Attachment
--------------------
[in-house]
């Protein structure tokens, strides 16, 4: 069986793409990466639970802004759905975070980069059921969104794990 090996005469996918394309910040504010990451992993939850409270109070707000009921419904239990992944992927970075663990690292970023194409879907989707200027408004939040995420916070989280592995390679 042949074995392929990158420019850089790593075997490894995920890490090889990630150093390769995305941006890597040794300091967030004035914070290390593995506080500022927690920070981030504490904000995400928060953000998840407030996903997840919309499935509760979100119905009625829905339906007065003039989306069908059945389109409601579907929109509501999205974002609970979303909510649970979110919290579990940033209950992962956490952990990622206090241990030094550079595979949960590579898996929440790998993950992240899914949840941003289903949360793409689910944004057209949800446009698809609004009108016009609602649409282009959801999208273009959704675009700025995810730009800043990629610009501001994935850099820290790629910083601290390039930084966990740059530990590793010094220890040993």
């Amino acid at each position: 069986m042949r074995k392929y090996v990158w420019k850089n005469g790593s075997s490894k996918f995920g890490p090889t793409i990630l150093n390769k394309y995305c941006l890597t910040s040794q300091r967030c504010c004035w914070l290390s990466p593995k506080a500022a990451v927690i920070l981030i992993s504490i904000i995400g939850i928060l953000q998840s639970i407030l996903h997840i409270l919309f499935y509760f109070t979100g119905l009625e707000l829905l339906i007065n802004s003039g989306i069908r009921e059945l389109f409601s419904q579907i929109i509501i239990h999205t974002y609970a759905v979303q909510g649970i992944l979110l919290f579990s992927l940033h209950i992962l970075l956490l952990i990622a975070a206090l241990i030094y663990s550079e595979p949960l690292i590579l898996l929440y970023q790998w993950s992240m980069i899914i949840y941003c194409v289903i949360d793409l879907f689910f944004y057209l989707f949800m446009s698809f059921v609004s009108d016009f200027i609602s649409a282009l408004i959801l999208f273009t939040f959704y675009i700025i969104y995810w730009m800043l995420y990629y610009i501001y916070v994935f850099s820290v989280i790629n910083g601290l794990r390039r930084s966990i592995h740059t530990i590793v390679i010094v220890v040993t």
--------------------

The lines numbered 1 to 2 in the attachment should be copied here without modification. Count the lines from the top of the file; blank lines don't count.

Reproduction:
[in-house]
């Protein structure tokens, strides 16, 4: 069986793409990466639970802004759905975070980069059921969104794990 090996005469996918394309910040504010990451992993939850409270109070707000009921419904239990992944992927970075663990690292970023194409879907989707200027408004939040995420916070989280592995390679 042949074995392929990158420019850089790593075997490894995920890490090889990630150093390769995305941006890597040794300091967030004035914070290390593995506080500022927690920070981030504490904000995400928060953000998840407030996903997840919309499935509760979100119905009625829905339906007065003039989306069908059945389109409601579907929109509501999205974002609970979303909510649970979110919290579990940033209950992962956490952990990622206090241990030094550079595979949960590579898996929440790998993950992240899914949840941003289903949360793409689910944004057209949800446009698809609004009108016009609602649409282009959801999208273009959704675009700025995810730009800043990629610009501001994935850099820290790629910083601290390039930084966990740059530990590793010094220890040993």